I can’t remember the last time I went to an actual play. And what a shame that is, being that I live in NYC. So when I found out about a new stage adaptation of Isabel Allende’s masterpiece of magical realism, The House of Spirits, which started yesterday at the Repertorio Español theater, I was actually moved to buy a pair of tickets for this weekend. Put on by director José Zayas and playwright Caridad Svich, the production will be performed in Spanish (with a simultaneous English-language translation available) through June.
Most of us probably read Allende’s multi-generational saga about the Trueba family caught in a military dictatorship during which people were repressed, tortured, imprisoned, and killed, in high school. At the center of the story is Alba (played by Denise Quiñones, a former Miss Universe), a victim of the brutal regime that her own father, the imperious Senator Esteban Trueba, supports.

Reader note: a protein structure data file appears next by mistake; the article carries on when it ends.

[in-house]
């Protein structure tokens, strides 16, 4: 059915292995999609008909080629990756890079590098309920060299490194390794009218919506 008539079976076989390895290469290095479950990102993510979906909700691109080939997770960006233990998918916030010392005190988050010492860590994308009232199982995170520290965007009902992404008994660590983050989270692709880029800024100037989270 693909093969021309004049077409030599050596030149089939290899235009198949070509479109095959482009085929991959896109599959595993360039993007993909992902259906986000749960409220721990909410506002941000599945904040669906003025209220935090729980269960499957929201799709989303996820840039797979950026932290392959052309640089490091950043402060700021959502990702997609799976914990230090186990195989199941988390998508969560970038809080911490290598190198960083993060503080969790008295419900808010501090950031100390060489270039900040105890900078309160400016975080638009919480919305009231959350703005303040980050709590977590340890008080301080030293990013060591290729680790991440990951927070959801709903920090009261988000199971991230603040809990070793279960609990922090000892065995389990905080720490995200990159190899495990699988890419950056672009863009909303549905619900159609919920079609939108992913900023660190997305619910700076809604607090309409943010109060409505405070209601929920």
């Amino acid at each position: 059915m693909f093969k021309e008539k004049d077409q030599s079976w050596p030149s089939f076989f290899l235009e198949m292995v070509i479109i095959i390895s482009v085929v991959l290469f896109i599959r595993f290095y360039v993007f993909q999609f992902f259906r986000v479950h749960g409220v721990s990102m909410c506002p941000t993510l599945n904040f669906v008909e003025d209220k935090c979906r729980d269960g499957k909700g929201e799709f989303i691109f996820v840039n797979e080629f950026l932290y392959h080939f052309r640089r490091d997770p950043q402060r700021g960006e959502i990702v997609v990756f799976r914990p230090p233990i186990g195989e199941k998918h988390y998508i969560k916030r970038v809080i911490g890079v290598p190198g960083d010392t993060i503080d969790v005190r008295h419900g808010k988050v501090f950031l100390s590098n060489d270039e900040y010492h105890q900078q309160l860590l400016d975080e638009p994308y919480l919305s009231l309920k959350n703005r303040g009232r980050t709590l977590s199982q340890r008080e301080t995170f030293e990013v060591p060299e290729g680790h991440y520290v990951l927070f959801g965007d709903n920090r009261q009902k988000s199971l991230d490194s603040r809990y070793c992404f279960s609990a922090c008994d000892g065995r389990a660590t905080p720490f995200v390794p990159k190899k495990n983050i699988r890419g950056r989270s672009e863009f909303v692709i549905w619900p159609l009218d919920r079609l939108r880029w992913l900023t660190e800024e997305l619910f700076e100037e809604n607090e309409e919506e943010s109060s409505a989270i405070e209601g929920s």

A lot of people criticized the 1993 film version, starring Jeremy Irons, Wynona Ryder, and Meryl Streep, among others, for veering too far from Allende’s original story, which was set in an unnamed South American country, but she has actually said to be quite content with this adaptation. Allende herself was forced into exile from Chile after President Salvador Allende, her cousin, was overthrown by General Augusto Pinochet.